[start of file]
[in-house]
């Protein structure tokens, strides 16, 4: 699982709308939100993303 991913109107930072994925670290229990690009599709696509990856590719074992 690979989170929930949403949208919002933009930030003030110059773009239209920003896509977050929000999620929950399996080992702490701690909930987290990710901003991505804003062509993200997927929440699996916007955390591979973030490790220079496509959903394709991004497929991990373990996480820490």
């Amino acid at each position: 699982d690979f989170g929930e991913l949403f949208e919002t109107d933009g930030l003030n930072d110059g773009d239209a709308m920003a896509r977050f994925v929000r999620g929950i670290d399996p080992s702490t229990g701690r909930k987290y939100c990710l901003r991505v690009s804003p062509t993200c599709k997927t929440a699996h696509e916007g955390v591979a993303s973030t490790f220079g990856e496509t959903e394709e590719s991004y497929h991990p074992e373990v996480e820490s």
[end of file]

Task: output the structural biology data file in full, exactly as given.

[in-house]
């Protein structure tokens, strides 16, 4: 699982709308939100993303 991913109107930072994925670290229990690009599709696509990856590719074992 690979989170929930949403949208919002933009930030003030110059773009239209920003896509977050929000999620929950399996080992702490701690909930987290990710901003991505804003062509993200997927929440699996916007955390591979973030490790220079496509959903394709991004497929991990373990996480820490």
């Amino acid at each position: 699982d690979f989170g929930e991913l949403f949208e919002t109107d933009g930030l003030n930072d110059g773009d239209a709308m920003a896509r977050f994925v929000r999620g929950i670290d399996p080992s702490t229990g701690r909930k987290y939100c990710l901003r991505v690009s804003p062509t993200c599709k997927t929440a699996h696509e916007g955390v591979a993303s973030t490790f220079g990856e496509t959903e394709e590719s991004y497929h991990p074992e373990v996480e820490s």